rates of OxyContin misuse before 2010," the study found.

The study determined that the OxyContin reformulation was indeed
successful at reducing OxyContin abuse. But, "each percentage point
reduction in the rate of OxyContin misuse due to reformulation leads
to 3.1 more heroin-related deaths per 100,000."

The authors are confident the effects they observe are from the
OxyContin reformulation and not from other efforts to crack down on
prescription painkillers during that time. They controlled for the
presence of Prescription Drug Monitoring Programs in different states
and found it had little effect on their numbers.

They also re-ran the numbers to exclude Florida, as well as states
like Kentucky and West Virginia, where people were known to buy drugs
from Florida's "pill mills" which were largely shut down in 2010. But
even then, their observed effect remained.

Overall, they estimate that the OxyContin change was responsible for
80 percent of the increase in heroin mortality after 2010. They stress
that the change didn't appear to have any effect on the total number
of overdose deaths observed after 2010 -- if fewer people died from
OxyContin, more were killed by heroin. The overall trajectory
essentially remained unchanged.

The authors position the effects of the OxyContin reformulation as a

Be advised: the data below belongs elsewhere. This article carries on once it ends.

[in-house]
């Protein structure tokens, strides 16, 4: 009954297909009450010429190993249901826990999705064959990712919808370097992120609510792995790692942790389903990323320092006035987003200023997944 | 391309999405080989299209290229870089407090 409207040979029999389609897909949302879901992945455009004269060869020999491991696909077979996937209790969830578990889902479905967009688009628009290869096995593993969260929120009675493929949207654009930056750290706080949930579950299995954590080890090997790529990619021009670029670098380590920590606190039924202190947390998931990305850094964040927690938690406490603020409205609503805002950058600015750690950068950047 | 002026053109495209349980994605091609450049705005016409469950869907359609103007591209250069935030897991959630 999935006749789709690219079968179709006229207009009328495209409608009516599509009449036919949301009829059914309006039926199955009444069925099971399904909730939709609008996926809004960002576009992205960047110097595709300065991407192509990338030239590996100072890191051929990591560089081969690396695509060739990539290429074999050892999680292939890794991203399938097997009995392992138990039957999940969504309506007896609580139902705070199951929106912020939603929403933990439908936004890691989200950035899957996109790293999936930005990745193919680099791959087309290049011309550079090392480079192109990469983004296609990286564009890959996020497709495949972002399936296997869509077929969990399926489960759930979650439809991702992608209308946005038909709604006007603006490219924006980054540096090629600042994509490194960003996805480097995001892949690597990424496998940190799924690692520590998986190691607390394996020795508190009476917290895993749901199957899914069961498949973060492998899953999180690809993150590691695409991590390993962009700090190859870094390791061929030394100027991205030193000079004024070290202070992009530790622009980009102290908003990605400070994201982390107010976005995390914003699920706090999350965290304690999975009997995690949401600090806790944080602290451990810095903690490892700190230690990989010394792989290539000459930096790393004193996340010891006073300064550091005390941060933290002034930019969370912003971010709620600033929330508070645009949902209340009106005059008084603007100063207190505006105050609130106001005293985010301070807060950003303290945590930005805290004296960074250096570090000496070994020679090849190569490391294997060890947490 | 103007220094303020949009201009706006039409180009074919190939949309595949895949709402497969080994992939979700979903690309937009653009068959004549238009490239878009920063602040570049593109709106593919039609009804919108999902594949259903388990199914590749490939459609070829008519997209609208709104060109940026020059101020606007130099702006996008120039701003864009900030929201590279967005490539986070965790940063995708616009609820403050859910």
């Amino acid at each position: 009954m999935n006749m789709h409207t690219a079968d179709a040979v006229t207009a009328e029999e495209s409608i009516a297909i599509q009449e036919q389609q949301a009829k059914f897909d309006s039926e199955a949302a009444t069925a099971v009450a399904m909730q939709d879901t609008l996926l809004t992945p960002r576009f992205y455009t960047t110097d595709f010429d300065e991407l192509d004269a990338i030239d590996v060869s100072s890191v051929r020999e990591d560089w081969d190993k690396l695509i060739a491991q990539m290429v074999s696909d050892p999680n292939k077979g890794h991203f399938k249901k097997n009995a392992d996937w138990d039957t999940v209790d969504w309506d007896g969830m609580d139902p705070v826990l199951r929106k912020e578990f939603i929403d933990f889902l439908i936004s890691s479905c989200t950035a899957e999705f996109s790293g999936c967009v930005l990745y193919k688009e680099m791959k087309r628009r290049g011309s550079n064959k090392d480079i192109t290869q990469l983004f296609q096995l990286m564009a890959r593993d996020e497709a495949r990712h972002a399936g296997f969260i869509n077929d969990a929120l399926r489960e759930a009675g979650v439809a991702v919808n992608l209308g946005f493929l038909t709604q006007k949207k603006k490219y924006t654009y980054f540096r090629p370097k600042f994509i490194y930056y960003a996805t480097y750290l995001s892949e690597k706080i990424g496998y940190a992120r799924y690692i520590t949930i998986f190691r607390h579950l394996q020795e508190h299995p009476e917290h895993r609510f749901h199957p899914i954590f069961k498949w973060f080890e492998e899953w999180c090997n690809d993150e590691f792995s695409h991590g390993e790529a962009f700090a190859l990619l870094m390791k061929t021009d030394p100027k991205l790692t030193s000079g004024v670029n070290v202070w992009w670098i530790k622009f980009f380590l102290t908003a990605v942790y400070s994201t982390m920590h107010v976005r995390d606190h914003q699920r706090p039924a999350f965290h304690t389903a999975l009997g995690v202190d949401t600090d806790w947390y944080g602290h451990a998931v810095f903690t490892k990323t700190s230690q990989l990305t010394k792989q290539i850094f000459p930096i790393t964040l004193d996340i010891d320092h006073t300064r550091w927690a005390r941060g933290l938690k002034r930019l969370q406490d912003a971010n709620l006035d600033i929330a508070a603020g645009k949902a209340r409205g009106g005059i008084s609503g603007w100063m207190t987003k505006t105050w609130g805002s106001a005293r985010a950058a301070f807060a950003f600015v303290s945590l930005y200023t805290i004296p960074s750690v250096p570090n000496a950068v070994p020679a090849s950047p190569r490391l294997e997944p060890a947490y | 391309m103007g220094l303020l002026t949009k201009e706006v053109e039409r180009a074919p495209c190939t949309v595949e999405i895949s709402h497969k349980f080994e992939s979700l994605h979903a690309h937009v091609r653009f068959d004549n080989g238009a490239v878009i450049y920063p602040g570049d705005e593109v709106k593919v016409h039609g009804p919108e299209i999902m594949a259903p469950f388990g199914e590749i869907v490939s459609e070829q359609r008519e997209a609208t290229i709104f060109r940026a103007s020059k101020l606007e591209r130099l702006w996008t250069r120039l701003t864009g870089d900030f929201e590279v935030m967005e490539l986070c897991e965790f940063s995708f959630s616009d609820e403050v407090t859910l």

lesson in the limits of "supply-side" drug policies -- those that
attempt to reduce drug abuse by cutting the supply of abused drugs,
rather than the demand. "The findings from this study provide yet
another example of how supply-side strategies alone are inadequate for
dealing with the drug problem, particularly when substitute drugs
exist," they write.

"That doesn't mean supply reduction is bad, you just need broader
supply reduction policies," said co-author David Powell of the RAND
Corp. in an interview. With the OxyContin reformulation, "they were
basically just taking out one component of this abuse chain."

The FDA is actively encouraging the development of more
abuse-deterrent opioids similar to the reformulated OxyContin. That
could create a "tipping point," Powell said -- if an overwhelming
majority of prescription opiates become harder to abuse, in the long
term that may reduce the likelihood that people get hooked on any
opioids to begin with. That could eventually lead to opioid overdose
death rates declining.

On the other hand, "you're not gonna reformulate heroin," he added. As
long as heroin remains an available substitute for opioid painkillers,
cracking down on the latter will likely only lead to an increase in
use of the former.

He and his co-authors would rather see a more holistic approach to
drug enforcement that focuses more attention to reducing demand for
illicit drugs to begin with -- treatment and prevention programs that
either help people stop using drugs completely, or prevent them from
starting in the first place.

"Treating underlying demand may prove to be the more effective
strategy for dealing with the current opioid epidemic, particularly
because substitutes are readily available," they conclude.
- ---
MAP posted-by: Matt